Human immunodeficiency virus associated lymphoma.

Human immunodeficiency virus (HIV) infection is known to be associated with an increased risk of systemic nonHodgkin lymphoma, Hodgkin disease, and primary central nervous lymphoma (PCNSL). The purpose of this review is to highlight recent advances in the diagnosis and management of lymphoma occurring in patients with HIV infection.
Lymphoma occurring in patients with HIV infection has been associated with a very poor prognosis. Recently reported studies have provided new information regarding the influence of highly active antiretroviral therapy (HAART) on the development and clinical presentation of lymphoma, the feasibility of combining HAART with standard chemotherapy, the molecular classification of lymphoma, the role of rituximab in the management of lymphoma, and the use of novel treatment strategies for the treatment of Hodgkin disease.
The improved prognosis for patients with HIV-associated lymphoma in the post-HAART era indicates that therapeutic interventions may be potentially curative, and represent a shift away from therapeutic nihilism and reduced-intensity treatment approaches that have been employed in the recent past.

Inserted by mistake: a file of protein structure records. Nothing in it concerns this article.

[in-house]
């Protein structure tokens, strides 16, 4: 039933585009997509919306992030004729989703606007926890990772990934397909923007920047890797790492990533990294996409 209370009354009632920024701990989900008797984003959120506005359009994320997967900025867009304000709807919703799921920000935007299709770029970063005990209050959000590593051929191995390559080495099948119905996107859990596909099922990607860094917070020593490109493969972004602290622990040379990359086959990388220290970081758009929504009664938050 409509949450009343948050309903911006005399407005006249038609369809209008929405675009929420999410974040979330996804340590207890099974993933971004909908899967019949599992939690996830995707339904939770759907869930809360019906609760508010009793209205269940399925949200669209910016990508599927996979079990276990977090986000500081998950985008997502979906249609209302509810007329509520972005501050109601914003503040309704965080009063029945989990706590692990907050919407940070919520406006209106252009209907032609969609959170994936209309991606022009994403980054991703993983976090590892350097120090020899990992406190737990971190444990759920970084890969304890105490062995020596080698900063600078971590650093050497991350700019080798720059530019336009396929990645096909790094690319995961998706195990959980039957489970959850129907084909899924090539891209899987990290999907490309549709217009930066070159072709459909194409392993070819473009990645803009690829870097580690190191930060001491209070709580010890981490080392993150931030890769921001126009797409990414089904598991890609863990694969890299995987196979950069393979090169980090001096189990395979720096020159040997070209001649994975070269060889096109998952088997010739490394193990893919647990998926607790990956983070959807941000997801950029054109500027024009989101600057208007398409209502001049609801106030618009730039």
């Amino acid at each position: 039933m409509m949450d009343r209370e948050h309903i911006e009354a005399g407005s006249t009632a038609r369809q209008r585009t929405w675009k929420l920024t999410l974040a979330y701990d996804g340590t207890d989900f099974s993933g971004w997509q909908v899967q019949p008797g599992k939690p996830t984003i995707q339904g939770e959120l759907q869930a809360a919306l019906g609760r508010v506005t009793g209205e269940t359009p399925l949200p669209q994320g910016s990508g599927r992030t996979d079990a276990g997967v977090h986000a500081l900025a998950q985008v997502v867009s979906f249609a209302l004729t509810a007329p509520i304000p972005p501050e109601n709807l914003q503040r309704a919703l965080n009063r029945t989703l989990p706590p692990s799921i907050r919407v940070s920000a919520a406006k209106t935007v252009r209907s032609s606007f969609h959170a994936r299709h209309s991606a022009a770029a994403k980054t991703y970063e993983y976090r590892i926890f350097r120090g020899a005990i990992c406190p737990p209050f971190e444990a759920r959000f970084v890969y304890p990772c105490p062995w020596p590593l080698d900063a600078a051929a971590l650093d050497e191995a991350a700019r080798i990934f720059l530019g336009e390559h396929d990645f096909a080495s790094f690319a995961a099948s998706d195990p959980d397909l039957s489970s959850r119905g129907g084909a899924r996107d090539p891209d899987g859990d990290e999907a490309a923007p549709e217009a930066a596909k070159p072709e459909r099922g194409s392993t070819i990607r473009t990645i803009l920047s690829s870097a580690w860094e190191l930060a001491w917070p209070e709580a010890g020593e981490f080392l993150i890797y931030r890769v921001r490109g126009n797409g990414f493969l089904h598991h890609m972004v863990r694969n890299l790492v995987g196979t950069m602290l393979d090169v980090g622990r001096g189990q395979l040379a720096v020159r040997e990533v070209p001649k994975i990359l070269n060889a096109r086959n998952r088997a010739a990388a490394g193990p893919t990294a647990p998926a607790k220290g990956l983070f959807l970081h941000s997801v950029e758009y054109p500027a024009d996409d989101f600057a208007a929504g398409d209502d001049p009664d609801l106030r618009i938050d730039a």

AuthorsJoseph A Sparano
JournalCurrent opinion in oncology (Curr Opin Oncol) Vol. 15 Issue 5 Pg. 372-8 (Sep 2003) ISSN: 1040-8746 [Print] United States
PMID12960519 (Publication Type: Journal Article, Review)
Chemical References
  • Anti-HIV Agents
  • Antineoplastic Agents
  • Anti-HIV Agents (therapeutic use)
  • Antineoplastic Agents (therapeutic use)
  • Humans
  • Lymphoma, AIDS-Related (diagnosis, therapy)
  • Stem Cell Transplantation

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